The mayor of Warsaw, Poland’s capital city, is an economist by training – a former central banker, no less – but this practitioner of the ‘dismal science’ has an upbeat take on Warsaw’s prospects amid the current global economic gloom.

“I can be optimistic about unemployment, for example,” says Hanna Gronkiewicz-Waltz. “Even in January it was still only 2%. Warsaw has been a very dynamic city if you look at GDP growth. For the past five years, GDP was on average 10% a year. Poland’s was between 5% and 6%.” Furthermore, she believes the city’s value proposition is being strengthened.


Cost efficiency

“Some companies that are operating in, say, London or other cities that became a little bit too expensive are seeking the possibility to make some financial savings. Our accounting centres in Warsaw are attractive to various investors, such as Sony Entertainment, to name one example,” she says. “If you take the Cushman & Wakefields rankings, Warsaw is always one of the lowest-cost places for office space. The cost of human capital is also regionally low.”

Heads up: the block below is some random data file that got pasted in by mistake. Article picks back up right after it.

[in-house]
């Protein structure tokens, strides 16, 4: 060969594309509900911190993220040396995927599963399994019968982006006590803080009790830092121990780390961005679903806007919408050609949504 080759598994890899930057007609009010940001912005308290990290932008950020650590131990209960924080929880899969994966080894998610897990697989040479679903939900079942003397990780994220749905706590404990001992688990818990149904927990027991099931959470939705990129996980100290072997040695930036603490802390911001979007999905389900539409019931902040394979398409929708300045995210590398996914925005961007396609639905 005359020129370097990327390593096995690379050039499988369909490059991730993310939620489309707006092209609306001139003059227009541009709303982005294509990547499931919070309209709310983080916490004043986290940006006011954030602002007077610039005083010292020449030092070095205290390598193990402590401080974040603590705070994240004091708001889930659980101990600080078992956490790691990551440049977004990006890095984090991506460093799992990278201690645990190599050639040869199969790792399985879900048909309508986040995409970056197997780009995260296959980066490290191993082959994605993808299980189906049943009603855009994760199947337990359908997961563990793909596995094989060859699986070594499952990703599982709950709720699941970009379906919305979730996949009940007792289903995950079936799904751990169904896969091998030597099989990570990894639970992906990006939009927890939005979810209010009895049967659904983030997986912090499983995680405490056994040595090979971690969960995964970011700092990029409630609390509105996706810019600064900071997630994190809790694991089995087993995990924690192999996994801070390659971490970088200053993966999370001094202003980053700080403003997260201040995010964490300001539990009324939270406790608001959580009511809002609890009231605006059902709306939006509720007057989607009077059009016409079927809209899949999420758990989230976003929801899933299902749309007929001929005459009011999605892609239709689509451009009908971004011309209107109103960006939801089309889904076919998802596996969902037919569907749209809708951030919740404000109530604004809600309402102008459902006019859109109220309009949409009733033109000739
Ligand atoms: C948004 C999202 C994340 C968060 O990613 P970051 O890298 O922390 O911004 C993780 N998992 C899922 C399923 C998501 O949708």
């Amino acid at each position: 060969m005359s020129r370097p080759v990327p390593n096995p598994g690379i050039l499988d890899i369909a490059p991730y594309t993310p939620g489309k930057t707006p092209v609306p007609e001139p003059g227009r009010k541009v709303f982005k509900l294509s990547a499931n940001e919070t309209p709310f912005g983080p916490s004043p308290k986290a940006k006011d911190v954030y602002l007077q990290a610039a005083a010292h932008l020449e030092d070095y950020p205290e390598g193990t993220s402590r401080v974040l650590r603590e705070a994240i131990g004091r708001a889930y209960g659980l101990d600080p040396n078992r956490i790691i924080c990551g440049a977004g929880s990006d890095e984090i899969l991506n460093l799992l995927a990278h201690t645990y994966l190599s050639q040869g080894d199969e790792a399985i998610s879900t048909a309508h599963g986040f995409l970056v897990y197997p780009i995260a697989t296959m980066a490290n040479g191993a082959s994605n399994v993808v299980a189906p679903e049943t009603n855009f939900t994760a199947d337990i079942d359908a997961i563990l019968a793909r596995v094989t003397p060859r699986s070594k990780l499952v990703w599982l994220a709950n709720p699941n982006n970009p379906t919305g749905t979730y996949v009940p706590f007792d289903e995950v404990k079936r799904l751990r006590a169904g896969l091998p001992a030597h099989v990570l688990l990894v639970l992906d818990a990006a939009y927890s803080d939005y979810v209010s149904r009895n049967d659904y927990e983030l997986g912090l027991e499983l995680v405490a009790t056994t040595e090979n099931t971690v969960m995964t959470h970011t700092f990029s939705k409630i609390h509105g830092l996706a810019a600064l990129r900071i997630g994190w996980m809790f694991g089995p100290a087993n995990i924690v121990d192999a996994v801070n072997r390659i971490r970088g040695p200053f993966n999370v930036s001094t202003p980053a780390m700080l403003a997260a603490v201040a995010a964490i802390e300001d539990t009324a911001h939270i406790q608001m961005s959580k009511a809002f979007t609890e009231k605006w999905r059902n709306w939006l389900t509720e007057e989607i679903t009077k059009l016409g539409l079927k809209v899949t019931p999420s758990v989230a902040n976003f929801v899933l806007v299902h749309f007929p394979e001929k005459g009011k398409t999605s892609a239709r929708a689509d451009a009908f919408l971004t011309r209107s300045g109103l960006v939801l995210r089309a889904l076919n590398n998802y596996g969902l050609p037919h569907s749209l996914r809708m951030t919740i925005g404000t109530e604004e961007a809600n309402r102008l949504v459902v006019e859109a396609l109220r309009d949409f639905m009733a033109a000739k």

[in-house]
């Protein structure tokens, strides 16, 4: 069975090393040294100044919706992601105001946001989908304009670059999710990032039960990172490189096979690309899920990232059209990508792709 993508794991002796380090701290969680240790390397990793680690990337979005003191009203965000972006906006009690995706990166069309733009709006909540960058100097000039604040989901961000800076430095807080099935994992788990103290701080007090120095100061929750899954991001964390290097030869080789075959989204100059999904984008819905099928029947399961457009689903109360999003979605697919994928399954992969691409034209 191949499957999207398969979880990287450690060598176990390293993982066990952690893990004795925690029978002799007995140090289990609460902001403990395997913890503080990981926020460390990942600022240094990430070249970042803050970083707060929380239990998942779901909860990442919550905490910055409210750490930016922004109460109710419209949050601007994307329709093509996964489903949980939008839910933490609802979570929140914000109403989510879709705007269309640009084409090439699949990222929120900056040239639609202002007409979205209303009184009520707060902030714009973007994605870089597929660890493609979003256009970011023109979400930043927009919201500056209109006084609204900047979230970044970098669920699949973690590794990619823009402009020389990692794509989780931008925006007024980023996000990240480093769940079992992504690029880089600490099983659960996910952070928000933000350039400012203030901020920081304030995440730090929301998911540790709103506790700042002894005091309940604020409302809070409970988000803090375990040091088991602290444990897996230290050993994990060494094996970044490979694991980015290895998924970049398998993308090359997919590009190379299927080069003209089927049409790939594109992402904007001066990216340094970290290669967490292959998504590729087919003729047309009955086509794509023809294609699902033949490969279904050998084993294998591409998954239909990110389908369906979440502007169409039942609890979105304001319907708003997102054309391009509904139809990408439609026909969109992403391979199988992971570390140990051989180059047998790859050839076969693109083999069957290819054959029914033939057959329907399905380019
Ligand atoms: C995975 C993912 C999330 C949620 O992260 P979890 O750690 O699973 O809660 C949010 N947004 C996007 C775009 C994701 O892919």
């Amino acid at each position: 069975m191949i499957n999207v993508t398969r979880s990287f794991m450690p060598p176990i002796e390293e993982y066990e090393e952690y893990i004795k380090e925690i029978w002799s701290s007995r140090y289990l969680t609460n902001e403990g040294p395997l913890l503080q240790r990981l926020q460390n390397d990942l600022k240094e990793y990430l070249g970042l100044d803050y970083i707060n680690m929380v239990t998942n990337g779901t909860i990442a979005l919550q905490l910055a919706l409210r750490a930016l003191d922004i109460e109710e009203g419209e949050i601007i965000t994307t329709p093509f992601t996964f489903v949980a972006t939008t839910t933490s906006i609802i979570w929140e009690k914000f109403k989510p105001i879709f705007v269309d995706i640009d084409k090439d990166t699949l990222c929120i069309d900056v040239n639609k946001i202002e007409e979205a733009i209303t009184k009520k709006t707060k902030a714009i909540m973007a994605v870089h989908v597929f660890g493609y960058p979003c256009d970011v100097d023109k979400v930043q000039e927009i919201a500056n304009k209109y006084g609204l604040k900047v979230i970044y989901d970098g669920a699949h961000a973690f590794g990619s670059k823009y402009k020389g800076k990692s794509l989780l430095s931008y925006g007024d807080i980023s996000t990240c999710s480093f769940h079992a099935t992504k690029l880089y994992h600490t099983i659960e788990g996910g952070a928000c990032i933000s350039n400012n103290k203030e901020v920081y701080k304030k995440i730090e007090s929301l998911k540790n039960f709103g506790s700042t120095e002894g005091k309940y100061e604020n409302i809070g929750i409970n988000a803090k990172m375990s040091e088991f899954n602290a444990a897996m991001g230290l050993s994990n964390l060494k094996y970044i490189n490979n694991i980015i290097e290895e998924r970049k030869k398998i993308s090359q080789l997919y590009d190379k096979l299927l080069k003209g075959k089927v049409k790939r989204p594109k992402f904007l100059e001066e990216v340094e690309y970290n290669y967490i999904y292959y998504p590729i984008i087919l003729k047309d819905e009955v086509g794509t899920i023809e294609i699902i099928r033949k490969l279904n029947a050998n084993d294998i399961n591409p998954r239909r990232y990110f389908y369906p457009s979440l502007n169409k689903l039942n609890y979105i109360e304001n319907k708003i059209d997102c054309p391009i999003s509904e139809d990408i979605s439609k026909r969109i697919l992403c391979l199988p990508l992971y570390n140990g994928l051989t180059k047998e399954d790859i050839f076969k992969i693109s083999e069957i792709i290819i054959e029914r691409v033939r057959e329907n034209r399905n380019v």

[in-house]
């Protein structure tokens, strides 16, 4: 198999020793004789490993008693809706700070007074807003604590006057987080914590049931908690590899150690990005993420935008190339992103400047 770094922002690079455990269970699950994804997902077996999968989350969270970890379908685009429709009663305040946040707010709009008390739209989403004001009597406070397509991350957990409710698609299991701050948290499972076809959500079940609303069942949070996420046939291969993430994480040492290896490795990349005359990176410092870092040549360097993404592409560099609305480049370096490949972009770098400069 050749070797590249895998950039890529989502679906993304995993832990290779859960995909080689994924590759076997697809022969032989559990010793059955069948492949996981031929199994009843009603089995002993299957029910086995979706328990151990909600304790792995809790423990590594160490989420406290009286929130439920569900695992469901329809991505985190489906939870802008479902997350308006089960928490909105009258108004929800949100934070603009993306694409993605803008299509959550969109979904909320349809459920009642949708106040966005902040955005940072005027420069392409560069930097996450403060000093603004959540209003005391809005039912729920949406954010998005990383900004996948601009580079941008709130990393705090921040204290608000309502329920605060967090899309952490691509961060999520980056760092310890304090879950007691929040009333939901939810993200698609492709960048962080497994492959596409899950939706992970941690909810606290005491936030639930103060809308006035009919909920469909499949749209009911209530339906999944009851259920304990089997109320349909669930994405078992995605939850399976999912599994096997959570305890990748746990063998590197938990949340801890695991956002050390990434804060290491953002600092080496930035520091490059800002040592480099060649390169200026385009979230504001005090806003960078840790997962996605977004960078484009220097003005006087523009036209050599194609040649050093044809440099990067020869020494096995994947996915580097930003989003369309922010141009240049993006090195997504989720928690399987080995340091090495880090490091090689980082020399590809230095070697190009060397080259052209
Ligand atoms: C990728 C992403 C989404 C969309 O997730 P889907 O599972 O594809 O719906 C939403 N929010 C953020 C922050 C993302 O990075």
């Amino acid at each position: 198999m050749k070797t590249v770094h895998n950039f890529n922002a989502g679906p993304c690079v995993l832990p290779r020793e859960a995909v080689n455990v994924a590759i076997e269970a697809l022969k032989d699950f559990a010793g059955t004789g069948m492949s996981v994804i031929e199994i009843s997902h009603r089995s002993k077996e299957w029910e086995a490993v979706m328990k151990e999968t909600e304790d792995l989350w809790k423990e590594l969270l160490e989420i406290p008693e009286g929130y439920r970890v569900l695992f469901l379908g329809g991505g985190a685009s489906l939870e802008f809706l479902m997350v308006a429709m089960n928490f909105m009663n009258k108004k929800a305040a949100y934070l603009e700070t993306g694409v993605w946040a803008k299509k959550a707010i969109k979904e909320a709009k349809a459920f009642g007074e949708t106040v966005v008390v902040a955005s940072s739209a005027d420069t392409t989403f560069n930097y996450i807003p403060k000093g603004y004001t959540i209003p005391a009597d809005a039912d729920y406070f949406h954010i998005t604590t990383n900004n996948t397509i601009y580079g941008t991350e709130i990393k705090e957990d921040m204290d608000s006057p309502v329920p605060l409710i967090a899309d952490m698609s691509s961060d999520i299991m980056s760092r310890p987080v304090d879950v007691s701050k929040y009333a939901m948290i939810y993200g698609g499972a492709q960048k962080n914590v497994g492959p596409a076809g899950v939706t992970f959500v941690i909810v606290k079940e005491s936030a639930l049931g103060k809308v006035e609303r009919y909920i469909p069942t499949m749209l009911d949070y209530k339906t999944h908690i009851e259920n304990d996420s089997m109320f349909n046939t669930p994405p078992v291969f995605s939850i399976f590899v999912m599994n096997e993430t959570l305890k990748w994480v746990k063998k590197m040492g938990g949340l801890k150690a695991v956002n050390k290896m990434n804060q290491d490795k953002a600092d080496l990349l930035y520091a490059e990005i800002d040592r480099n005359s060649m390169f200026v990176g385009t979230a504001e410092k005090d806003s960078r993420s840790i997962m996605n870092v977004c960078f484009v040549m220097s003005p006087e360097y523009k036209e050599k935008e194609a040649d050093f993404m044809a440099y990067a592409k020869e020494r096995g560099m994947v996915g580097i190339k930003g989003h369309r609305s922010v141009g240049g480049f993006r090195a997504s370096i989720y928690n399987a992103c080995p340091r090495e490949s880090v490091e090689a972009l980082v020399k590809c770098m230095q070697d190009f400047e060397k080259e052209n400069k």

Closing the gap

House prices have taken a hit, but the mayor is confident they will come back up and in the meantime, the cool-off presents an opportunity to let infrastructure catch up with previous property development. “We have the possibility of closing the gap between housing and infrastructure because it was a very buoyant market for housing but the infrastructure was lagging behind.”

Two priority projects are the construction of a major new bridge and a second line for the city’s subway system. New leisure facilities are also being planned. “We need more open spaces and recreation and sports facilities for Euro 2012, so investors can count on some financial incentives if they invest in sport or recreation or infrastructure,” she says.